1School of Life Sciences, Arizona State University, 2Department of Chemistry, Biotechnology, and Food Science, Norwegian University of Life Sciences
Immunohistochemistry (IHC) is a technique used to visualize the presence and location of proteins within tissues. Drosophila larvae are particularly amenable to IHC because of the ease with which they can be processed for staining. Additionally, the larvae are transparent, meaning that some tissues can be visualized without the need for dissection.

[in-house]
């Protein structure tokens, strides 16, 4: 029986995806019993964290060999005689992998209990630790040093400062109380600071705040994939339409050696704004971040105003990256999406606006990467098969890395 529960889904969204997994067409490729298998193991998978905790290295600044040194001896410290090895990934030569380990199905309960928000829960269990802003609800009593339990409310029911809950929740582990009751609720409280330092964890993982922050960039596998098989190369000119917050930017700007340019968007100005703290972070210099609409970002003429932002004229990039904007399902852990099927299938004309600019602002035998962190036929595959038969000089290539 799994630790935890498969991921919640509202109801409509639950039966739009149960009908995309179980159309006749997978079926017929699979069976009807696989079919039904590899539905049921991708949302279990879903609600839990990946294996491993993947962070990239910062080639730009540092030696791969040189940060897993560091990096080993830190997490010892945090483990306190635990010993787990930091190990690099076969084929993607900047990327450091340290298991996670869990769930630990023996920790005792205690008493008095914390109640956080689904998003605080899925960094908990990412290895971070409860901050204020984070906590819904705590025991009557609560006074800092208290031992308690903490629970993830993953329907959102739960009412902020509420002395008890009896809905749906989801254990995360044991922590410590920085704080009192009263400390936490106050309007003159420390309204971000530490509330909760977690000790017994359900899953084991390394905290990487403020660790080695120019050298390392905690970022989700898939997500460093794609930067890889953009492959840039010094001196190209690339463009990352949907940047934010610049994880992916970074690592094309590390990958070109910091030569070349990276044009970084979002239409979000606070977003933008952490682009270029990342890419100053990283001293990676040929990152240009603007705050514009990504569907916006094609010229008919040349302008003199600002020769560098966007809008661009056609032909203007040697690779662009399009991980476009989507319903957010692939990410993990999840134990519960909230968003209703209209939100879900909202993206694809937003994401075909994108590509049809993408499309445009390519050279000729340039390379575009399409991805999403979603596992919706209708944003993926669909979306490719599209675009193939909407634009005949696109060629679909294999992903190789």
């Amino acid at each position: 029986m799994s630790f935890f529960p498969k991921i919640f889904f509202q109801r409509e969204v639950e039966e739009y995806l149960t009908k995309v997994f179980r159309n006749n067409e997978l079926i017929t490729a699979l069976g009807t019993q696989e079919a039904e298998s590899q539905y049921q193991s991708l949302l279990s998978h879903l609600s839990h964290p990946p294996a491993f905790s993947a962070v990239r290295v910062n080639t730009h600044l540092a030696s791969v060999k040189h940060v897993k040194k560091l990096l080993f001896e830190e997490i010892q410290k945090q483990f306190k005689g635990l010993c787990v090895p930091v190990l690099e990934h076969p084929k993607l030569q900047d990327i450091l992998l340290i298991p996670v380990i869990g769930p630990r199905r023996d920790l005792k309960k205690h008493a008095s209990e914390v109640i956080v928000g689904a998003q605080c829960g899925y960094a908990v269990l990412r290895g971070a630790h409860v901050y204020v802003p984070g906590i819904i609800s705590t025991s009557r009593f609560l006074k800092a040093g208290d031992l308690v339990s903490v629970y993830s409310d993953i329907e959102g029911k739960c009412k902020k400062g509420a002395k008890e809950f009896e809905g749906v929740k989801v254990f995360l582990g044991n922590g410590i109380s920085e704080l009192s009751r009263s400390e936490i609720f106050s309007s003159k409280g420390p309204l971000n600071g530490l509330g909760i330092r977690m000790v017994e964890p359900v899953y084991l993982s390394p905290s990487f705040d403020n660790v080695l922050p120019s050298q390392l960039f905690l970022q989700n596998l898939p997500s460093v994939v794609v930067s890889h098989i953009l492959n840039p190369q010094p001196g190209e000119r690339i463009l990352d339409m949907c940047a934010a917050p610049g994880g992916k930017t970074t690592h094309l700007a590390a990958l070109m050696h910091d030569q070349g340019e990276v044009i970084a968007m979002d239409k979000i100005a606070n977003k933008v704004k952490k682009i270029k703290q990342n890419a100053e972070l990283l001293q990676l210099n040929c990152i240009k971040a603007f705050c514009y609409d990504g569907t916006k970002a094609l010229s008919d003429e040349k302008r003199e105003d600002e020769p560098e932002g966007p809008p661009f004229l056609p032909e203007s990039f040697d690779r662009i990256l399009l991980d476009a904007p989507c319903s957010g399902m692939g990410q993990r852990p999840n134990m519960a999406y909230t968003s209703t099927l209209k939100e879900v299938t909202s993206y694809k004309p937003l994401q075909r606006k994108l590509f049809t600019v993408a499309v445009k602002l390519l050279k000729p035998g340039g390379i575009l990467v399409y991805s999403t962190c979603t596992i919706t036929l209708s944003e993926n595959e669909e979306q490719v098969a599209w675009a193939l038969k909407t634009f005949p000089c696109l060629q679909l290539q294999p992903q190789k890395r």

In IHC, proteins are ultimately detected with antibodies that specifically bind to “epitopes” within the protein of interest. In order to preserve these epitopes, tissues must be fixed prior to staining. Furthermore, in order for antibodies to penetrate membranes, cells must be permeabilized with detergents. This video article offers a detailed view of the reagents, tools, and procedures necessary for the staining of dissected larval tissues, including fixation, blocking, and staining steps. Also featured is a demonstration of tissue mounting techniques for fluorescence microscopy. Finally, examples of the broad range of applications for these techniques (and some variations upon them) are provided.…